Patricia McLinn [03:36] I’ve heard, um, that Australians tend to shorten a lot of things. Do you see a lot of words or phrases?

Chris Taylor [03:45] Yes, we definitely shorten names. Like we’d never call anyone by their real name. You know, if it’s Michael it’s Mick. If it’s, yeah, no, it’s true. And we didn’t realize it was an Australian thing until, you know, you kind of start traveling and, and meeting other people. And, but we always shorten people’s names. I don’t know why.

Patricia McLinn [04:03] Before we started the recording, we were talking about that Chris never goes by Christine and I, um, sometimes go by Patricia for writing, but I always wonder why I use that because it makes me feel like I’m in trouble. And, uh, but you couldn’t get much shorter than Chris and I couldn’t get much shorter than Pat. So…

Chris Taylor [04:25] I totally relate though, Pat, you know. All my, all my childhood if I was in trouble, my mother would be going, Christine, you know, and that, that’s the only time I got called my full name. I don’t know what it is. It’s a, it’s a parent thing, I think. But, um, no, definitely, well Chris, I chose Chris deliberately, um, because it was, um, you know, an androgynous name really.

And I, I had read somewhere that male readers will pick up a book by an unknown author. They’ll pick up a male author. If it’s the author is unknown to them before they’ll pick up an unknown female author. So I thought, well, this gives me a bit each way, and them in the male market. And, uh, and it has absolutely worked. I’ve, I’ve got quite a lot of male readers and, and often they write to me and say, Dear Mr. Taylor, and then they will tell me how they’ve never read a romance book, but they picked up one of mine because my covers are certainly not, they don’t, you know, I write romantic suspense and it’s probably 50/50.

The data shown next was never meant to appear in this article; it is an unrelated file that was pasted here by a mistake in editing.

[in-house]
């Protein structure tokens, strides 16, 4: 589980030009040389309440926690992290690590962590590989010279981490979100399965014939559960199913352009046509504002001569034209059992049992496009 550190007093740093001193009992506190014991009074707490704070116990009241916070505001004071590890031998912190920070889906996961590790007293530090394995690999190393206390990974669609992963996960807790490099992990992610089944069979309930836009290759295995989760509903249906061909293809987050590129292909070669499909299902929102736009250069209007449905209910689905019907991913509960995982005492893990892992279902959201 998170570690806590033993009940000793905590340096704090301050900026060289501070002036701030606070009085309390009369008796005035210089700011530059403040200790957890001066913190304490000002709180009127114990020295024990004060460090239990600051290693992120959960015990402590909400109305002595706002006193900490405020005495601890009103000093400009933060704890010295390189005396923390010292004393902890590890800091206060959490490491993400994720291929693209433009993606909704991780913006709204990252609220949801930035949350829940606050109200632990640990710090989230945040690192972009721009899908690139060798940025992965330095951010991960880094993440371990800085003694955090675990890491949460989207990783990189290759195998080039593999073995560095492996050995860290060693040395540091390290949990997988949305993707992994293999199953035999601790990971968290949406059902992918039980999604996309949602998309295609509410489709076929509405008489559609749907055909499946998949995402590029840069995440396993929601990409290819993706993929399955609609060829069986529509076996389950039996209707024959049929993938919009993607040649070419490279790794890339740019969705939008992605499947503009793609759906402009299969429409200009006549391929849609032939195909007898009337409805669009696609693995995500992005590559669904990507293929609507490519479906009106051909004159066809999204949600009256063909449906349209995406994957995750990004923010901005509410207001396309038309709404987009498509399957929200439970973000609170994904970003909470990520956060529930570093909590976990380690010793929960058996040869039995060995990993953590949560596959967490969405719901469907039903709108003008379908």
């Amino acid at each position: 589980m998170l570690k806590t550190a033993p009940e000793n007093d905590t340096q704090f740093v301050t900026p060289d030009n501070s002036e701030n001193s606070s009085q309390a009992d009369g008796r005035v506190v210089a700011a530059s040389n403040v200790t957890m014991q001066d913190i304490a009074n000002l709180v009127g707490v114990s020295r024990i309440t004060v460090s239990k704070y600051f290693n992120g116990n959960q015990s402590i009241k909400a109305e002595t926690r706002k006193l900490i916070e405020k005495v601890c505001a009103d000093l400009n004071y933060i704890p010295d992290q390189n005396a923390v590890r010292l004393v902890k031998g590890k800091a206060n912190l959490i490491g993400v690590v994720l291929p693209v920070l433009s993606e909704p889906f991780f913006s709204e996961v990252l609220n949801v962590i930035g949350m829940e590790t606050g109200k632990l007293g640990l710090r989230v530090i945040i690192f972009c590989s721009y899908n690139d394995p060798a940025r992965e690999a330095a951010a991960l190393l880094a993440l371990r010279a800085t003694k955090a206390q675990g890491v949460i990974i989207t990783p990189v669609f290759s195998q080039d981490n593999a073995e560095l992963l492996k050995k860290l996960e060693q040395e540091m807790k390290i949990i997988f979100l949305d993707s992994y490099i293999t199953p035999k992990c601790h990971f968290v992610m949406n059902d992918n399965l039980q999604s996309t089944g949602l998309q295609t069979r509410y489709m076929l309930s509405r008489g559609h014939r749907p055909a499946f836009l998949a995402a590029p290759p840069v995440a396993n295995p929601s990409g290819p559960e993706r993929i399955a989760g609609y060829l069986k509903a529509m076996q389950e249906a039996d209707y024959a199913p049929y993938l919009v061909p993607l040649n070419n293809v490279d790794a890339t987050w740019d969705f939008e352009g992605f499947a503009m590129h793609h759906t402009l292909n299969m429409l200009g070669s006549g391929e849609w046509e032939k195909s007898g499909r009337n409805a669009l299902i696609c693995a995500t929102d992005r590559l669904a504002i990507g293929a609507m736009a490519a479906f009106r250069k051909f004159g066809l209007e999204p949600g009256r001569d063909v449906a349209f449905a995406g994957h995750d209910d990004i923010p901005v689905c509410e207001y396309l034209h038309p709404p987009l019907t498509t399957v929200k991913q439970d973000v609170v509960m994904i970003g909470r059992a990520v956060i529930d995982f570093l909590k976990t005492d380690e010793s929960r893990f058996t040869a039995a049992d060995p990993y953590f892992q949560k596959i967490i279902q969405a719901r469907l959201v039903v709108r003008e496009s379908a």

So my covers, certainly I’ve got no bare chests or anything like that, you know, they, they’re more a thriller cover than a romance cover, so they pick them up and then there’s, I’ve never read romance and now I’ve read the whole series. And it’s funny that they assume I’m a man. Even though I, you know, I mean, I go by Chris, but in the back of the book, you know, I, I certainly, um, you know, confess that I’m a, I’m a wife and mother and et cetera, et cetera.

Patricia McLinn [05:39] Let’s let the readers get to know you a little bit better with some fun questions here. I think they’re fun, you may not. Do you have any surprising jobs that you’ve held?

Chipping cotton and giant spiders

Chris Taylor [05:53] Oh, I had the usual jobs as a, as a teenager, waitressing and I worked at KFC for a while and that sort of thing, but one thing you guys might not do over there, I’m not sure, but, um, it’s cotton chipping. So what that is, I live in a cotton growing area. It’s one of the main crops grown here.

And as kids, well, you know, teens into our college years and whatever, you would go cotton chipping in the summer, which is actually hoeing out weeds on the, in the cotton. So you’ve got a hoe and you’d walk up and down the rows for eight hours in the heat and you chip out weeds. But it was good money. And I met my husband that way when I was 15. So, you know, I have a fondness for cotton chipping.

Patricia McLinn [06:36] That’s a great expression. I had never heard that.

Chris Taylor [06:38] Yes. Well, we used to get backpackers a lot, obviously as backpackers and sometimes they would chip out the cotton because that’s what it was called, cotton chipping. So they would be going around, chipping out all the cotton instead of the weeds.

Patricia McLinn [06:50] Do you have any strong fears and do any of them have to do with cotton? And do you use them in books?

Chris Taylor [06:57] No, nothing to do at cotton, but, oh my goodness, yes. I, I am terrified of spiders. Probably not to the part of it, to the extent of a phobia. But although when I was younger, I certainly probably did have a phobia. And only just the big black ones. Like not daddy long legs, not every spider, but anything that looks fearsome. And yes, I have used a gigantic man-eating spider in one of my books.

Patricia McLinn [07:22] Which book can you tell us the title?

Chris Taylor [07:26] It hasn’t got a title as yet. It’s, it’s one of my most recent books. Um, and yes, my protagonist gets hunted by this enormous spider. And it gives me shivers just to write it.